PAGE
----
It’s hard making a movie out of a book. Ardent Harry Potter fans know what should be happening on screen although they will occasionally, begrudgingly, suspend disbelief and allow a bit of artistic licence. It’s even harder making a movie out of a news event, a human tragedy, because we have seen it played out in real life on our TV screens. In some cases like the Stewart Driver saga at Thredbo it went on for a week.
And then there was Beaconsfield. Three miners entombed in a Tasmanian gold mine a kilometre underground after a seismic jolt brought down tonnes of rocks upon them.
Rescuers found the body of Larry Knight after three days. Then they started blasting to get to the bodies of Todd Russell and Brant Webb. A renegade miner, believing like their families, they could still be alive, crawled in and after five days the miraculous news came out: They were alive.
Getting them out was going to take more than another week. And above the ground we hung on their fate hour after hour, day after day. The threat of more rock falls ever-present. Would their rescuers eventually kill them?
It’s a helluva story with a happy ending for two of the Beaconsfield miners and the film of that saga is a helluva movie. I saw Beaconsfield last night in the company of Todd Russell and Brant Webb. They were seeing it in its entirety for the first time and it was a massive night for them and their wives.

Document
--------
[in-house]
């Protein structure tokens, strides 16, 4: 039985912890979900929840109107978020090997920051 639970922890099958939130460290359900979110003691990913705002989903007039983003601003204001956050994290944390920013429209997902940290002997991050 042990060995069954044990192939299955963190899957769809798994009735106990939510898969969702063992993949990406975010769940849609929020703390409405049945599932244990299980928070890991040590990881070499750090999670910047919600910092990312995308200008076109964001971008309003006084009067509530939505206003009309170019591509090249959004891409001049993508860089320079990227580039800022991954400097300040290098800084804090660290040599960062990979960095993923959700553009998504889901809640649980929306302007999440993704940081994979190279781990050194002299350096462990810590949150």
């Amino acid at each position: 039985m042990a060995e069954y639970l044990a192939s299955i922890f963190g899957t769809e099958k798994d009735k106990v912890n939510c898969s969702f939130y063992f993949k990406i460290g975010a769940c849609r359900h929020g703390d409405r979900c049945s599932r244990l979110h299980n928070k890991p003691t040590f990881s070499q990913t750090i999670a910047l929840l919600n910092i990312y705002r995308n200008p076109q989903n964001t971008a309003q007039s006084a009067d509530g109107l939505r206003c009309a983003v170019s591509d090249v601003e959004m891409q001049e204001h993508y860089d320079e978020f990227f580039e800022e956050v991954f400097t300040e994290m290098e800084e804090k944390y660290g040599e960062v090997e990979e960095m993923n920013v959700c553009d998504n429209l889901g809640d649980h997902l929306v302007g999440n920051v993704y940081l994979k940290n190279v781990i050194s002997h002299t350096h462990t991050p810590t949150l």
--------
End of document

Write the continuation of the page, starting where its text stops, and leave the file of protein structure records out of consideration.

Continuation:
They obviously had a big input into the dialogue of two disparate and desperate men forced together in a tiny death cell, a rocky would-be grave, in the bowels of the earth. Their, at times, spiky relationship is well captured by Lachy Hulme playing Russell and Shane Jacobson playing Webb. Hulme, who will soon play Kerry Packer has developed into a chameleon of an actor. He IS Todd Russell.
He even put on 25 kilograms for the part of a rootin’ tootin’ man mountain. In Jacobson you only see an occasional flash of Kenny. And remember, these men spend virtually all the movie in close-up crammed into a rock-filled wire mesh cage no bigger than a dog kennel.
Steve Vizard does a very good, nuanced, cameo as the 60 Minutes legend Richard Carleton who died of a heart attack while covering the story.
The death of Larry Knight, the sometimes forgotten man in all this, is well-handled and the film is tightly and cleverly directed, without shmaltz, by young director Glendyn Ivin. The film will be screen on the Nine Network next month.
When tragedy struck on Anzac Day 2006 the miners were looking for gold. In Beaconsfield the movie – they have found it.